Greyhound racing needs culture change to address dog cruelty
A culture is needed where dogs systemically receive the duty of care due to them
Photograph: INPHO/Lorraine O’Sullivan
With such an Australian flavour to sport at the moment, I stumbled across an arresting headline: “Greyhound Racing – an appalling anachronism whose time has run out.” This wasn’t some lonely lentil-cudding blogger either but an editorial in one of Australia’s best-selling newspapers.
It came on the back of a TV programme that showed greyhounds being live-baited: the practice of giving them live animals to savage to encourage them to run faster after the mechanical bunny.
The footage is both disgusting and unsurprising. Fans argue generations of breeding mean greyhounds chase the mechanical hare instinctively: we know in Ireland, too, how morons are prepared to cruelly add feeding to breeding. Thankfully they are a tiny minority.
The editorial reported a New South Wales Commission claim that more than 13,000 young and healthy greyhounds are killed each year in Australia, a substantive welfare issue to make live-baiting a comparative sideshow, and one which, many argue, is the inevitable result of overproducing dogs for an entertainment industry worth millions and which employs thousands.
The ethical tightrope walked between welfare, entertainment and industry is a perennial one when it comes to all animal sports the world over. But the question of overproduction is a particular issue for greyhound racing.
A horse produces a single foal every year; a dog can produce a litter of pups every two months. It is much cheaper to maintain a dog until establishing if it can run fast, so the more produced, the more chance of a good runner.
However, you don’t have to go to Australia to find disturbing evidence of what can happen to animals that don’t run fast. Court reports in Ireland of animal cruelty aren’t unusual, and those at the welfare coalface argue these are the tip of a gruesome iceberg drifting unchecked on the bare economics of a not uncommon reluctance to pay for an animal that doesn’t pay for itself.
In 2013, according to last year’s Indecon report, 15,576 greyhounds were registered in Ireland, slightly less than Australia. In 2006 at the height of the boom, 23,618 were registered here. They can’t all run fast, and the slow ones, and old ones, aren’t all rehomed. So where do they end up?
Some will tell you plenty of animals don’t make it to registration in the first place. Of those that do, some are sold and exported, and some unwanted animals get rehomed. Others are, to use the anodyne phrase, “euthanised” in a proper and professional manner. But those involved in welfare still talk of thousands “disappearing” each year, with all the sinister connotations implicit in that word.
The greyhound industry has had a difficult time in recent years, although the semi-State Irish Greyhound Board received an extra €1.2 million from the Government in the last budget, bringing its State funding to €14.8 million. The industry is invariably vulnerable to negative headlines in relation to the infractions of a minority. Sometimes, though, it hardly seems to help itself.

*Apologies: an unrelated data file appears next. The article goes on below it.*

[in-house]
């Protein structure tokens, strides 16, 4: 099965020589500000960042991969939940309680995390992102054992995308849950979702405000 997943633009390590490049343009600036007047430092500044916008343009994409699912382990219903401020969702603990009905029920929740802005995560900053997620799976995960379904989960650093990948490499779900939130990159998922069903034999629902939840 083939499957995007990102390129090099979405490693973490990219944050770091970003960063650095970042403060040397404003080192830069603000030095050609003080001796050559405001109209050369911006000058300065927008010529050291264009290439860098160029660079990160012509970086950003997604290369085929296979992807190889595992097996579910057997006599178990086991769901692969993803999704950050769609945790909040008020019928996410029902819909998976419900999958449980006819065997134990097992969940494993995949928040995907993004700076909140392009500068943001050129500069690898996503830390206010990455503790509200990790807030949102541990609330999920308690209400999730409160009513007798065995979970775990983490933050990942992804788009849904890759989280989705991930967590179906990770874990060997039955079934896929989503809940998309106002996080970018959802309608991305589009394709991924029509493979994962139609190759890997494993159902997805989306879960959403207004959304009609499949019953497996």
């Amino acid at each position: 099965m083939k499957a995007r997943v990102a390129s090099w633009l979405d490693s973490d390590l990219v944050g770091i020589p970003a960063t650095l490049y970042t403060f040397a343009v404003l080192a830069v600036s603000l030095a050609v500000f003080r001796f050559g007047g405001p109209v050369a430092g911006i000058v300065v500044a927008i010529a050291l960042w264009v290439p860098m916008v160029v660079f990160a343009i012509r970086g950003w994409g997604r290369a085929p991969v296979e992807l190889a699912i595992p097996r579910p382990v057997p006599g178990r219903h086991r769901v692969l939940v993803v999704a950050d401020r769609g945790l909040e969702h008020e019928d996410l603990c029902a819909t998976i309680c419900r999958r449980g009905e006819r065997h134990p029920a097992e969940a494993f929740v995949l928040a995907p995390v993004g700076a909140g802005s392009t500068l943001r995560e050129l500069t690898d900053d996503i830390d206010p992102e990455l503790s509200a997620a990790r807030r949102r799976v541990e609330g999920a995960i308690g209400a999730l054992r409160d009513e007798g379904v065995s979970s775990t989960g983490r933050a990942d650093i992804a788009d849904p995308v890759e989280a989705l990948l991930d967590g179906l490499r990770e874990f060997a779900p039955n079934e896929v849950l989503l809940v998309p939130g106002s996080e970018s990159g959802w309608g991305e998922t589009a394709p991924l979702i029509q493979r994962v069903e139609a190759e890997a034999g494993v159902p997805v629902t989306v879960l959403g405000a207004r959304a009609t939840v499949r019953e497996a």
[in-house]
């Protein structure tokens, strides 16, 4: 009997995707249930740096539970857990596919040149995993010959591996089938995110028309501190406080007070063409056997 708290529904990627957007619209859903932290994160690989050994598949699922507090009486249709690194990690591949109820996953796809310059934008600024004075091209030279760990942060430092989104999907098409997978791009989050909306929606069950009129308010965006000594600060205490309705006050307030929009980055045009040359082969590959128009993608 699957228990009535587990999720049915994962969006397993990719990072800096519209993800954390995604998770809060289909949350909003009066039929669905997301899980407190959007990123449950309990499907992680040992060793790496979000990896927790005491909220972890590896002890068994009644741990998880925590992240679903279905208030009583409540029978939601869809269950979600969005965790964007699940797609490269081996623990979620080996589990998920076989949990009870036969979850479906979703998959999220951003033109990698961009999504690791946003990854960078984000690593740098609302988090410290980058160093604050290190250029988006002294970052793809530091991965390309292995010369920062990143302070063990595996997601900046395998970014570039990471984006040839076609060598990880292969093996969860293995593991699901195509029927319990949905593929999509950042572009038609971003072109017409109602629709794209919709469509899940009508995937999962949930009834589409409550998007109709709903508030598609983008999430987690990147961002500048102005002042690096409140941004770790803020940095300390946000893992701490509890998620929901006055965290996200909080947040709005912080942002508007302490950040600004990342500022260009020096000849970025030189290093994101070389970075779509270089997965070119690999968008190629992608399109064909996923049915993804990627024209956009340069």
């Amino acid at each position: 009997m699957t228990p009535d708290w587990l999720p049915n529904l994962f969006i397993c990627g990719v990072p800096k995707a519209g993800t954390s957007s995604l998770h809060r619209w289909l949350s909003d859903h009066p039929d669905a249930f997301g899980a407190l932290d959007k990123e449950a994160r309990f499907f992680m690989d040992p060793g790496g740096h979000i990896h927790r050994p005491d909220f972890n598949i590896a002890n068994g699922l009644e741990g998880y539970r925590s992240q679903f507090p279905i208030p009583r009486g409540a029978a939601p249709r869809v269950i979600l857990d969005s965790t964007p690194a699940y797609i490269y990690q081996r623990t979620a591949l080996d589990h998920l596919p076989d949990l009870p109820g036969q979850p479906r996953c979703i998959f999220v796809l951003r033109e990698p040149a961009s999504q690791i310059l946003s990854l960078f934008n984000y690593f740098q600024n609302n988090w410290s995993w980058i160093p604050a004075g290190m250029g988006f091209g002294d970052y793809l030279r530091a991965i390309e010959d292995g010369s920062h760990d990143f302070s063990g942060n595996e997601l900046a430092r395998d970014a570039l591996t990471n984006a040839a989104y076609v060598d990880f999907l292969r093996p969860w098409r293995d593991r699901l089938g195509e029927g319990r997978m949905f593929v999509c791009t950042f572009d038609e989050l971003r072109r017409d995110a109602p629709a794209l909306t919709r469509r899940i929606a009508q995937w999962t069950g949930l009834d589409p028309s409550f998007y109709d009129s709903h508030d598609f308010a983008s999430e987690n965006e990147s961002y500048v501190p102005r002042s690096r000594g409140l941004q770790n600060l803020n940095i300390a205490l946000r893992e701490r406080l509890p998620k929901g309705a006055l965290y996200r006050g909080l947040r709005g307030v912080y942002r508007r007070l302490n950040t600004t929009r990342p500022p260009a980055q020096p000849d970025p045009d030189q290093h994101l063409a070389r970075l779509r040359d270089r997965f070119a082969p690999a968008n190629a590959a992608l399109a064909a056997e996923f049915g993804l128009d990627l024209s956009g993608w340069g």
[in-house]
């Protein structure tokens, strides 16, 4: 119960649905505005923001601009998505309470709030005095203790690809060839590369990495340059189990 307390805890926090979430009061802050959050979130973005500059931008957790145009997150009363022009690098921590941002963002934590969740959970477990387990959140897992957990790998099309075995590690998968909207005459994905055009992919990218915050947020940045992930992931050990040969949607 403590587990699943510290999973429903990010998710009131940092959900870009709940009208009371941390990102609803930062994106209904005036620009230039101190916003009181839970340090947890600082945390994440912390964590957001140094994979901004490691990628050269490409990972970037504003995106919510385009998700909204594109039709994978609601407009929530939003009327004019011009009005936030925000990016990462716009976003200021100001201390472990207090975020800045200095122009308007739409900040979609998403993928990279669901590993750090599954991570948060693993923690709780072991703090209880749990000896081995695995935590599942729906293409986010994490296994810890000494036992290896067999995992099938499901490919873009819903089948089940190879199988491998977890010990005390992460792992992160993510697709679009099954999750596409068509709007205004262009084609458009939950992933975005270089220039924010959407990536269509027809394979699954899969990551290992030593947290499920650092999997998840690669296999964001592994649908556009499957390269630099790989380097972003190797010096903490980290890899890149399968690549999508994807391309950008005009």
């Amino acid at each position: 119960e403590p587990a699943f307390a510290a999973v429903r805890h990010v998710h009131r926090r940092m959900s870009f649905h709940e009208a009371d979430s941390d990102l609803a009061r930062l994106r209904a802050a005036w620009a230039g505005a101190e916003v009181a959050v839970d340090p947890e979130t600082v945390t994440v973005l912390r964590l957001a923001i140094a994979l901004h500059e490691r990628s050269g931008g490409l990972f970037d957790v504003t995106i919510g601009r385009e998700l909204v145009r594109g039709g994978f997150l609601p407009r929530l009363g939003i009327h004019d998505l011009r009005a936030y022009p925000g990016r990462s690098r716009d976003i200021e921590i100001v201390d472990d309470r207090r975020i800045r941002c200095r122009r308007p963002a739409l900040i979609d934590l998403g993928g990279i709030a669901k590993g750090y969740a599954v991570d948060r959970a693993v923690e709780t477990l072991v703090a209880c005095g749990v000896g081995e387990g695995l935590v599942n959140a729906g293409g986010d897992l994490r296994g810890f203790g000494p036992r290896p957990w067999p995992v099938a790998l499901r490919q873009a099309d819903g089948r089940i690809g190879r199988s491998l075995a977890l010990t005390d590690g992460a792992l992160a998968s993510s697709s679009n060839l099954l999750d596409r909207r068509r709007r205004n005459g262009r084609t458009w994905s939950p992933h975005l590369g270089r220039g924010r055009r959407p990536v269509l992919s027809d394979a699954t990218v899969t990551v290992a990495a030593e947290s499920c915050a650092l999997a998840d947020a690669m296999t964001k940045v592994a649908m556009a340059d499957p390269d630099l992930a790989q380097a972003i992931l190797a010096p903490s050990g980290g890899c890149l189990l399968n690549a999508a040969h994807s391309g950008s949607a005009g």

Greyhound racing is a minority sport. But the vast majority of us can recognise animal cruelty when we see it. Every sport and industry built on using animals for entertainment has a fundamental duty of care to those animals and has to be seen to take it seriously. Otherwise a mostly indifferent public can get very animated indeed.
You would think the self-interest involved in that is obvious, yet reports of significant numbers of unaccounted for animals is in disturbing contrast to official statements of welfare intent.
Plenty will tell you that pious declarations about the rehoming of greyhounds past their racing sell-by date are simply a sop to appease suburban doggy-lovers. The numbers involved are too huge to make it practicable.
And there’s no shame in acknowledging that. These are animals bred for a specific industry purpose. But proper industries have proper standards. Sentimentality may be a luxury, but that doesn’t exclude treating animals with proper respect and professionalism. In fact it must be the most vital foundation to any animal industry if it is to maintain credibility.
Thoroughbreds are microchipped and traced throughout their lives. They don’t disappear. That they often end up being “euthanised” isn’t particularly pleasant but it is for the most part carried out properly and professionally in a controlled environment. Even cattle can be traced throughout their lives. It would be scandalous if they weren’t.
Yet the same standards haven’t applied to greyhounds, which is worrying for an industry that is being encouraged to increase its production levels even more. Only now is the microchipping of greyhounds becoming a reality.
The reality is that greyhounds are an industry animal, and no amount of anthropomorphism can alter that.
What is vital is creating a culture where dogs systemically receive the duty of care due to them. It’s hardly desirable but if animals can’t be properly maintained it is better to put them down professionally rather than in a context of amateur cruelty. That means insisting on a culture where fear of the consequences outweighs the temptation to take economic shortcuts – and developing such a culture costs.
Regrettable incidents will always occur since there will always be those who are cheap, ignorant and cruel. They will never vanish. Neither should their victims.
There’s a self-evident self-interest here for the greyhound industry: if it doesn’t prioritise animal welfare, the public it is so keen to attract may decide one Australian editorial might be on the money.